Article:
Galilee Thanksgiving

We had the most wonderful trip north over Thanksgiving. So many people had predicted we would love the Galilee, and indeed we did. It felt a little like Northern California in terms of the topography, weather, agriculture and chilled-out vibe. Definitely a kinder and gentler Israel than around here. (Granted, we saw uncleared mine fields and some other war remnants but somehow the vibe was still very pastoral).

It was especially fun to explore together with grandparents. Although it’s not always easy to find activities suitable for all three generations, the Galilee had these in abundance.

So for example, at Nimrod’s Castle near the Syrian border, the adults marveled over the fortification that protected the road to Damascus, while the kids climbed on walls and explored the ruins to choose four bedrooms each — “for winter, spring, summer AND fall!”

 

 

In Nazareth, we went to the massive Church of the Annunciation but also the Nazareth Village, a historical recreation of the town in Jesus’ day. 21st century Hannah met 1st century Hana the weaver.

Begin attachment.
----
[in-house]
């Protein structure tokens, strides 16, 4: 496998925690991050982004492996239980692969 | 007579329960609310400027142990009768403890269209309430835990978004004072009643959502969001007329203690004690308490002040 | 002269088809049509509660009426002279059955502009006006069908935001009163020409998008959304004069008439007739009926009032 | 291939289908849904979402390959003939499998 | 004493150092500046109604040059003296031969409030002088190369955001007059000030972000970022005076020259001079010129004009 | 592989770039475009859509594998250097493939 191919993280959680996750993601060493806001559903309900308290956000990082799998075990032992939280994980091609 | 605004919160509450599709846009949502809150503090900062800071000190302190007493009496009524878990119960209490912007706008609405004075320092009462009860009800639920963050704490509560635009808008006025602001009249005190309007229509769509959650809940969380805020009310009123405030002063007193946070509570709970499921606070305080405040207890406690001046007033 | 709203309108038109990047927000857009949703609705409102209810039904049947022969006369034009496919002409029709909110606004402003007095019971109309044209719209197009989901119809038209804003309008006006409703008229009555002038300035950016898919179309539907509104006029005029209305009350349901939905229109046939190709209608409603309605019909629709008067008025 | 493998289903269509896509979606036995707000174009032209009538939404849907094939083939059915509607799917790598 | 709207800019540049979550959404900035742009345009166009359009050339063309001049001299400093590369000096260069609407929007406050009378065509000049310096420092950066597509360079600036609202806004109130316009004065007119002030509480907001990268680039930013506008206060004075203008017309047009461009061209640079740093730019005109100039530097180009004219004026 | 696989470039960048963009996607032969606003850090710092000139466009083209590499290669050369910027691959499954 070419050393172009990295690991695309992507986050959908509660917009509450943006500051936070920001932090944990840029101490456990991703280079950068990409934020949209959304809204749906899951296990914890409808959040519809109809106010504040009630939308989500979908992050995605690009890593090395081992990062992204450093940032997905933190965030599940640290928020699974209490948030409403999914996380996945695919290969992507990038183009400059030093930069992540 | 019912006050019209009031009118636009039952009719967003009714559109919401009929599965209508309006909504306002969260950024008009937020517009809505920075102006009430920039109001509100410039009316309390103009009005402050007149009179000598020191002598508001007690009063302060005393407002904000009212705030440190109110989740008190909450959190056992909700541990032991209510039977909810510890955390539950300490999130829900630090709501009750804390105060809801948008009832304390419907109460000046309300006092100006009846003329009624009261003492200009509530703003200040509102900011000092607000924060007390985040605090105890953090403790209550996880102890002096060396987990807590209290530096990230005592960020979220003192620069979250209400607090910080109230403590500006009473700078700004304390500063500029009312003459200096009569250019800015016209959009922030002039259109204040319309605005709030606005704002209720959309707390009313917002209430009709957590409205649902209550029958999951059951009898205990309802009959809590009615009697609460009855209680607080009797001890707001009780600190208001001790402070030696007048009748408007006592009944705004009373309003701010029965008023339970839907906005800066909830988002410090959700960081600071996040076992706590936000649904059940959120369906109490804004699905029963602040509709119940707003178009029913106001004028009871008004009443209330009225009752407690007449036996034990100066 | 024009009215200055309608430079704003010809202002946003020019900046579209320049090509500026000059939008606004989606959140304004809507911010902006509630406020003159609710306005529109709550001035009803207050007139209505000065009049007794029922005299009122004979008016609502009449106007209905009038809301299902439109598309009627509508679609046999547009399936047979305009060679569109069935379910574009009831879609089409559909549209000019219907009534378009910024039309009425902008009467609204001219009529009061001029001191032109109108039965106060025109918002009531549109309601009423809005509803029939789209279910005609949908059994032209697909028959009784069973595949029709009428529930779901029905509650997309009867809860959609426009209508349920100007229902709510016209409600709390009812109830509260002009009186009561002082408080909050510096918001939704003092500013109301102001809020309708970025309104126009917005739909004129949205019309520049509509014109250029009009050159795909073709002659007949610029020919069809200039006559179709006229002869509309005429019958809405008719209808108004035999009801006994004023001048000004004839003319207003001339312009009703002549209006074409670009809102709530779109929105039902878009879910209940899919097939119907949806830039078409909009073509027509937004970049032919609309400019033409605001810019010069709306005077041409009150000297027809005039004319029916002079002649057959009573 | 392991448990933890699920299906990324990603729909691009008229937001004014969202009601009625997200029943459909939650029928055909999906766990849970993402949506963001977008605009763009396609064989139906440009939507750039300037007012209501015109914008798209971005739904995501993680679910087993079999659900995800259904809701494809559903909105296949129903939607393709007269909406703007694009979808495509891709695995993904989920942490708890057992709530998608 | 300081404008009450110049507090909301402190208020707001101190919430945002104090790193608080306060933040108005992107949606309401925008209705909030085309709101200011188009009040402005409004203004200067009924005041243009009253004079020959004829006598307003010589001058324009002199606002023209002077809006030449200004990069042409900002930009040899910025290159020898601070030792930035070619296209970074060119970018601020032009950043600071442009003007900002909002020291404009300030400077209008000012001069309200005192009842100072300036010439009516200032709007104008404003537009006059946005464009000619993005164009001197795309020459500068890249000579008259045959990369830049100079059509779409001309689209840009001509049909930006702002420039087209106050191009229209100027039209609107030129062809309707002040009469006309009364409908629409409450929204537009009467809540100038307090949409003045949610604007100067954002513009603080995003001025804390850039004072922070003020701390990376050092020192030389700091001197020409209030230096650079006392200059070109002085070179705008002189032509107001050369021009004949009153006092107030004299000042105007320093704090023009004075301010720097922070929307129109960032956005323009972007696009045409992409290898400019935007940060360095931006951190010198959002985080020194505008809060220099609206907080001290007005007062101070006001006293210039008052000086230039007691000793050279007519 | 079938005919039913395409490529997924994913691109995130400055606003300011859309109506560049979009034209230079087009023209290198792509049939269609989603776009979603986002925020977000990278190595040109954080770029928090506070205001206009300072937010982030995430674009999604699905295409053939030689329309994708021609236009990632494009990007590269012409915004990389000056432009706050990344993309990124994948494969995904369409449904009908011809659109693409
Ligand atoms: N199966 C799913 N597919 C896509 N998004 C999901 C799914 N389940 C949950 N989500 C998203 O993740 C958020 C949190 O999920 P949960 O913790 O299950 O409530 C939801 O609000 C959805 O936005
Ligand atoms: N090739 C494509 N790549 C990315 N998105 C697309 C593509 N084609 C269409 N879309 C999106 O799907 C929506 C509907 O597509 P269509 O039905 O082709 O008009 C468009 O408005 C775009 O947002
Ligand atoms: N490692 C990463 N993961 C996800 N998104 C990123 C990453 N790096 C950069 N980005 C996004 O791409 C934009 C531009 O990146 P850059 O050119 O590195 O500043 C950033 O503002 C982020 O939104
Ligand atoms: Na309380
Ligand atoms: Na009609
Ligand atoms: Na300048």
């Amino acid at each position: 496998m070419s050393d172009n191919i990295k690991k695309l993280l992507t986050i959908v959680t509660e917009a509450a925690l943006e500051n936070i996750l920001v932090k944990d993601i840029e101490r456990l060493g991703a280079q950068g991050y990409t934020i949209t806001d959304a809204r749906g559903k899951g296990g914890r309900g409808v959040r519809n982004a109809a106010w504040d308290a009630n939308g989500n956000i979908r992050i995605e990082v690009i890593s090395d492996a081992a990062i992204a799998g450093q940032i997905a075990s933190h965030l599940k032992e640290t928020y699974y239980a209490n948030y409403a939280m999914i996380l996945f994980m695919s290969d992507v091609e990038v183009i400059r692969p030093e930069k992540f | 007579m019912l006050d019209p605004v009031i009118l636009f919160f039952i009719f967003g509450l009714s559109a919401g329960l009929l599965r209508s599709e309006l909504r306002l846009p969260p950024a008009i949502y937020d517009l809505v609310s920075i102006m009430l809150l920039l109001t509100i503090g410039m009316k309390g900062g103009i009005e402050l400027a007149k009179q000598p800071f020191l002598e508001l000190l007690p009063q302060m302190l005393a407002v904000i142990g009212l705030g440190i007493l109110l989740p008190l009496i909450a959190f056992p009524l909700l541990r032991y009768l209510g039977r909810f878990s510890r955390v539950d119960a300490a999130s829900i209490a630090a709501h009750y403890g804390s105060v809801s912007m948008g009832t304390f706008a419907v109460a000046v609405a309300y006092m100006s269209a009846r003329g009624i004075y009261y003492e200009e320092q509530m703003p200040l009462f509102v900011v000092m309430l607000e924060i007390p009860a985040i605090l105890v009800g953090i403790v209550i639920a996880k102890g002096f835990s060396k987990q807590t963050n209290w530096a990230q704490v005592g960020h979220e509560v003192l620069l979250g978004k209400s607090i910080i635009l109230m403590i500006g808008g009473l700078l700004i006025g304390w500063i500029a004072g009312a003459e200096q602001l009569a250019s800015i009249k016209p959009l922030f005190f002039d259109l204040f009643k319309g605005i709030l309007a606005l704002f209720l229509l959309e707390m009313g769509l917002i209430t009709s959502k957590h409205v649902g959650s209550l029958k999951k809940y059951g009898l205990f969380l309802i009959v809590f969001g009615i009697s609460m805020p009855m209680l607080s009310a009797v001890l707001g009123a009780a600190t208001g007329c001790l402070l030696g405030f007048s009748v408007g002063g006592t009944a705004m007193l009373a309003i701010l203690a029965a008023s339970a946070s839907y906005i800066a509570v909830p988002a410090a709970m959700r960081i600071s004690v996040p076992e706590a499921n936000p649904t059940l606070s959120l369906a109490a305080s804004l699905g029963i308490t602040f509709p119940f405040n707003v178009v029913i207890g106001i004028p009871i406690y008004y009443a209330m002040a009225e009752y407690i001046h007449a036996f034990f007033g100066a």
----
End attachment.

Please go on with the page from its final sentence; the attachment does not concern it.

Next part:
In the Hula Valley, Terence, Anne and the kids biked around the lake and the rest of us walked and marveled at the birds’ migration.

 

 

 

 

We went to Sachne, a stream naturally warm enough that all of us swam outside on November 27. And as if that were not fun enough, right next door was…

Gan Garoo! I mean, who doesn’t love feeding kangaroos?

 

 

 

 

In and amidst all this frolicking, we visited several Christian sites around the Sea of Galilee. I guess this proves how much better I know the Gospels than any other religious text. We visited a lot of gorgeous churches commemorating Jesus’ miracles, but the most beautiful and moving place was the lake itself. I’ll always remember climbing down the rocks and sitting at waters’ edge with my girls.

 

Advertisements

About hilarymead

Taking two young kids, a great husband, and a whole lot of questions to Jerusalem for a year's sabbatical.
This entry was posted in Uncategorized. Bookmark the permalink.

Leave a Reply

Fill in your details below or click an icon to log in:

WordPress.com Logo

You are commenting using your WordPress.com account. Log Out / Change )

Twitter picture

You are commenting using your Twitter account. Log Out / Change )

Facebook photo

You are commenting using your Facebook account. Log Out / Change )

Google+ photo

You are commenting using your Google+ account. Log Out / Change )

Connecting to %s